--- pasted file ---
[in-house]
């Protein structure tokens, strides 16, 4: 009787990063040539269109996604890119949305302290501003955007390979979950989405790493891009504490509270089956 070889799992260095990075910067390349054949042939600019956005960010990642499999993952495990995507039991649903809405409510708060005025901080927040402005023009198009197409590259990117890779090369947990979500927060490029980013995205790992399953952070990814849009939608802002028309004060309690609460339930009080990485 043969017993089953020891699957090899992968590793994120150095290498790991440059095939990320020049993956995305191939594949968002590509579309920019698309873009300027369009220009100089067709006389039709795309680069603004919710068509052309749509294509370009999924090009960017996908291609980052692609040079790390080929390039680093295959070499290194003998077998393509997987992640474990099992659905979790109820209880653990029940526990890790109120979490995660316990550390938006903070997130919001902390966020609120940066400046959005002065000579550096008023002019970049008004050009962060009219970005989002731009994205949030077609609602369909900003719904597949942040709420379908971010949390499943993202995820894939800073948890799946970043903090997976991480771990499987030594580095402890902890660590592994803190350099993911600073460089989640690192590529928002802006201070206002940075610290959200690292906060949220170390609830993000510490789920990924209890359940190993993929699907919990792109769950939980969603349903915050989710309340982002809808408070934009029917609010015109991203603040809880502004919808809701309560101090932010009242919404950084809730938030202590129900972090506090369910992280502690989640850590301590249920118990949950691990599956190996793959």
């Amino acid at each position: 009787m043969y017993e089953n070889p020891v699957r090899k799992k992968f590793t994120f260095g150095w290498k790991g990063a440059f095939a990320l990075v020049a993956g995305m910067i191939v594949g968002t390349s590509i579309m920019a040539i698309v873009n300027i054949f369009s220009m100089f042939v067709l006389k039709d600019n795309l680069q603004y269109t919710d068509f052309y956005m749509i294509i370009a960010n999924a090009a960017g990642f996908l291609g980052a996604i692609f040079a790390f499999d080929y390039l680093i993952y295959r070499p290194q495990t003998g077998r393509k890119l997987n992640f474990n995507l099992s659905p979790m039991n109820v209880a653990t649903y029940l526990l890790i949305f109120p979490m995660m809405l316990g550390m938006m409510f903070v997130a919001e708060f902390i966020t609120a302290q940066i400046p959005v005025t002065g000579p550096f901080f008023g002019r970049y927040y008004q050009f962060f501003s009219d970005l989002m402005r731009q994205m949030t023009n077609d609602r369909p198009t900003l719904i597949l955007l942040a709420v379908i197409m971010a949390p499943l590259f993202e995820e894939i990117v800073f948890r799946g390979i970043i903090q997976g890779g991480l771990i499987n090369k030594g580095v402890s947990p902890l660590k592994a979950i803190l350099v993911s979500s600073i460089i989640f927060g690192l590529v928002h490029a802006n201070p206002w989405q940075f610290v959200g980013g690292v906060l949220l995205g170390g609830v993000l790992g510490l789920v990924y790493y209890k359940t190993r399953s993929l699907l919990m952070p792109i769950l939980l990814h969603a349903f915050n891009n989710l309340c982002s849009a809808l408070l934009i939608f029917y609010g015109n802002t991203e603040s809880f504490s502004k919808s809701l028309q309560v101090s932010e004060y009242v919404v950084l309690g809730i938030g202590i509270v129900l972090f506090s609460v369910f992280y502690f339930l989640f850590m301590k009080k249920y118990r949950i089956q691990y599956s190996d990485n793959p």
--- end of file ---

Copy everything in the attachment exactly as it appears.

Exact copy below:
[in-house]
């Protein structure tokens, strides 16, 4: 009787990063040539269109996604890119949305302290501003955007390979979950989405790493891009504490509270089956 070889799992260095990075910067390349054949042939600019956005960010990642499999993952495990995507039991649903809405409510708060005025901080927040402005023009198009197409590259990117890779090369947990979500927060490029980013995205790992399953952070990814849009939608802002028309004060309690609460339930009080990485 043969017993089953020891699957090899992968590793994120150095290498790991440059095939990320020049993956995305191939594949968002590509579309920019698309873009300027369009220009100089067709006389039709795309680069603004919710068509052309749509294509370009999924090009960017996908291609980052692609040079790390080929390039680093295959070499290194003998077998393509997987992640474990099992659905979790109820209880653990029940526990890790109120979490995660316990550390938006903070997130919001902390966020609120940066400046959005002065000579550096008023002019970049008004050009962060009219970005989002731009994205949030077609609602369909900003719904597949942040709420379908971010949390499943993202995820894939800073948890799946970043903090997976991480771990499987030594580095402890902890660590592994803190350099993911600073460089989640690192590529928002802006201070206002940075610290959200690292906060949220170390609830993000510490789920990924209890359940190993993929699907919990792109769950939980969603349903915050989710309340982002809808408070934009029917609010015109991203603040809880502004919808809701309560101090932010009242919404950084809730938030202590129900972090506090369910992280502690989640850590301590249920118990949950691990599956190996793959």
């Amino acid at each position: 009787m043969y017993e089953n070889p020891v699957r090899k799992k992968f590793t994120f260095g150095w290498k790991g990063a440059f095939a990320l990075v020049a993956g995305m910067i191939v594949g968002t390349s590509i579309m920019a040539i698309v873009n300027i054949f369009s220009m100089f042939v067709l006389k039709d600019n795309l680069q603004y269109t919710d068509f052309y956005m749509i294509i370009a960010n999924a090009a960017g990642f996908l291609g980052a996604i692609f040079a790390f499999d080929y390039l680093i993952y295959r070499p290194q495990t003998g077998r393509k890119l997987n992640f474990n995507l099992s659905p979790m039991n109820v209880a653990t649903y029940l526990l890790i949305f109120p979490m995660m809405l316990g550390m938006m409510f903070v997130a919001e708060f902390i966020t609120a302290q940066i400046p959005v005025t002065g000579p550096f901080f008023g002019r970049y927040y008004q050009f962060f501003s009219d970005l989002m402005r731009q994205m949030t023009n077609d609602r369909p198009t900003l719904i597949l955007l942040a709420v379908i197409m971010a949390p499943l590259f993202e995820e894939i990117v800073f948890r799946g390979i970043i903090q997976g890779g991480l771990i499987n090369k030594g580095v402890s947990p902890l660590k592994a979950i803190l350099v993911s979500s600073i460089i989640f927060g690192l590529v928002h490029a802006n201070p206002w989405q940075f610290v959200g980013g690292v906060l949220l995205g170390g609830v993000l790992g510490l789920v990924y790493y209890k359940t190993r399953s993929l699907l919990m952070p792109i769950l939980l990814h969603a349903f915050n891009n989710l309340c982002s849009a809808l408070l934009i939608f029917y609010g015109n802002t991203e603040s809880f504490s502004k919808s809701l028309q309560v101090s932010e004060y009242v919404v950084l309690g809730i938030g202590i509270v129900l972090f506090s609460v369910f992280y502690f339930l989640f850590m301590k009080k249920y118990r949950i089956q691990y599956s190996d990485n793959p």